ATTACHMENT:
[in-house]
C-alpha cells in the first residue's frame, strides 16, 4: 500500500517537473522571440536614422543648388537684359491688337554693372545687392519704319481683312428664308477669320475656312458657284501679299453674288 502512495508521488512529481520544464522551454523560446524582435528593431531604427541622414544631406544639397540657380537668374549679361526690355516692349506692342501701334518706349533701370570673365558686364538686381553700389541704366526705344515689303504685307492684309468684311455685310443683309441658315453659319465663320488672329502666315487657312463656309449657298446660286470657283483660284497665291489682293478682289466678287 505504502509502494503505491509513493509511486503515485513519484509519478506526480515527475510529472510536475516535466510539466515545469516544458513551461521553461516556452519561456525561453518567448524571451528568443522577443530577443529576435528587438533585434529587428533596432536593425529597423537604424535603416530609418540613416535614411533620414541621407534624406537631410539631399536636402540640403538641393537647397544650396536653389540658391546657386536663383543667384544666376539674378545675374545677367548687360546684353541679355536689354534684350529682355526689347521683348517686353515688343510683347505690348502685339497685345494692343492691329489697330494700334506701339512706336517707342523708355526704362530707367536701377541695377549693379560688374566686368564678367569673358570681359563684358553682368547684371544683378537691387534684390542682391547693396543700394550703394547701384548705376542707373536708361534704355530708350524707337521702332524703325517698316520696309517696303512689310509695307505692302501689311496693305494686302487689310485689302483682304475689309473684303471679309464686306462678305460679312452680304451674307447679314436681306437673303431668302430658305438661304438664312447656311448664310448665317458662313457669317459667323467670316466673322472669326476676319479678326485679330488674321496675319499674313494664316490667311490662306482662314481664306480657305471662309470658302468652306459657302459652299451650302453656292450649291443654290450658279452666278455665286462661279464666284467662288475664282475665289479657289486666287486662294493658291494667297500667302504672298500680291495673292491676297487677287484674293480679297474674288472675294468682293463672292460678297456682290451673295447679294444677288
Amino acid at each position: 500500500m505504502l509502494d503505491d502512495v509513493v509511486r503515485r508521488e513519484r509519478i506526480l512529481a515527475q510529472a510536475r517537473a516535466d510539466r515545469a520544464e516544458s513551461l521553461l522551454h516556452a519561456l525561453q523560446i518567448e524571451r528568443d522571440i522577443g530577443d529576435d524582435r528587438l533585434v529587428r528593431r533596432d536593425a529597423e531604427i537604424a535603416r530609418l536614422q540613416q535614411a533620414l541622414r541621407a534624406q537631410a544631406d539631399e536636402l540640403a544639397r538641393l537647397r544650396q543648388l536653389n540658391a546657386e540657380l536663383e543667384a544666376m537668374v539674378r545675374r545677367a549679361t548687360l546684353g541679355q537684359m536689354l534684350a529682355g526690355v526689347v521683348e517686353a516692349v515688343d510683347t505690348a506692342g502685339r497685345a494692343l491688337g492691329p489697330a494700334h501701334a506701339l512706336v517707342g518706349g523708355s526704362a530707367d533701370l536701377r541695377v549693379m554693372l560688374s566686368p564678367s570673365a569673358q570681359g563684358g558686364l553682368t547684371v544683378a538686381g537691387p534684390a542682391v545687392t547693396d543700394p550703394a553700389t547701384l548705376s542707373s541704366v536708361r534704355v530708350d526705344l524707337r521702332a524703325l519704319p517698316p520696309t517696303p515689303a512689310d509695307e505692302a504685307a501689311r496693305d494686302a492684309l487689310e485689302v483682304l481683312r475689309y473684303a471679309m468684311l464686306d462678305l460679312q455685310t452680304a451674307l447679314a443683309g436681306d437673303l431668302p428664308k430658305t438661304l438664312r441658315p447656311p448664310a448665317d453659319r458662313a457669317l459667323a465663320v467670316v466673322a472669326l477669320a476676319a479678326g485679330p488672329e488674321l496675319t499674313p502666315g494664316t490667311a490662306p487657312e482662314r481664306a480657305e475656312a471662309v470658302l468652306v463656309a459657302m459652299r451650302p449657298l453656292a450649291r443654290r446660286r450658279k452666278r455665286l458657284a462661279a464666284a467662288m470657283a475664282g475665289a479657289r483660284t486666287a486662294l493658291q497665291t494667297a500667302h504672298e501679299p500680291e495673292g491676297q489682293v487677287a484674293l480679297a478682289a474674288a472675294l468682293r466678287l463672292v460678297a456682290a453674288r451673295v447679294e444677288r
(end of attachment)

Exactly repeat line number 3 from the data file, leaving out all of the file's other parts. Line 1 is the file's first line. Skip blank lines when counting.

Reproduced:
Amino acid at each position: 500500500m505504502l509502494d503505491d502512495v509513493v509511486r503515485r508521488e513519484r509519478i506526480l512529481a515527475q510529472a510536475r517537473a516535466d510539466r515545469a520544464e516544458s513551461l521553461l522551454h516556452a519561456l525561453q523560446i518567448e524571451r528568443d522571440i522577443g530577443d529576435d524582435r528587438l533585434v529587428r528593431r533596432d536593425a529597423e531604427i537604424a535603416r530609418l536614422q540613416q535614411a533620414l541622414r541621407a534624406q537631410a544631406d539631399e536636402l540640403a544639397r538641393l537647397r544650396q543648388l536653389n540658391a546657386e540657380l536663383e543667384a544666376m537668374v539674378r545675374r545677367a549679361t548687360l546684353g541679355q537684359m536689354l534684350a529682355g526690355v526689347v521683348e517686353a516692349v515688343d510683347t505690348a506692342g502685339r497685345a494692343l491688337g492691329p489697330a494700334h501701334a506701339l512706336v517707342g518706349g523708355s526704362a530707367d533701370l536701377r541695377v549693379m554693372l560688374s566686368p564678367s570673365a569673358q570681359g563684358g558686364l553682368t547684371v544683378a538686381g537691387p534684390a542682391v545687392t547693396d543700394p550703394a553700389t547701384l548705376s542707373s541704366v536708361r534704355v530708350d526705344l524707337r521702332a524703325l519704319p517698316p520696309t517696303p515689303a512689310d509695307e505692302a504685307a501689311r496693305d494686302a492684309l487689310e485689302v483682304l481683312r475689309y473684303a471679309m468684311l464686306d462678305l460679312q455685310t452680304a451674307l447679314a443683309g436681306d437673303l431668302p428664308k430658305t438661304l438664312r441658315p447656311p448664310a448665317d453659319r458662313a457669317l459667323a465663320v467670316v466673322a472669326l477669320a476676319a479678326g485679330p488672329e488674321l496675319t499674313p502666315g494664316t490667311a490662306p487657312e482662314r481664306a480657305e475656312a471662309v470658302l468652306v463656309a459657302m459652299r451650302p449657298l453656292a450649291r443654290r446660286r450658279k452666278r455665286l458657284a462661279a464666284a467662288m470657283a475664282g475665289a479657289r483660284t486666287a486662294l493658291q497665291t494667297a500667302h504672298e501679299p500680291e495673292g491676297q489682293v487677287a484674293l480679297a478682289a474674288a472675294l468682293r466678287l463672292v460678297a456682290a453674288r451673295v447679294e444677288r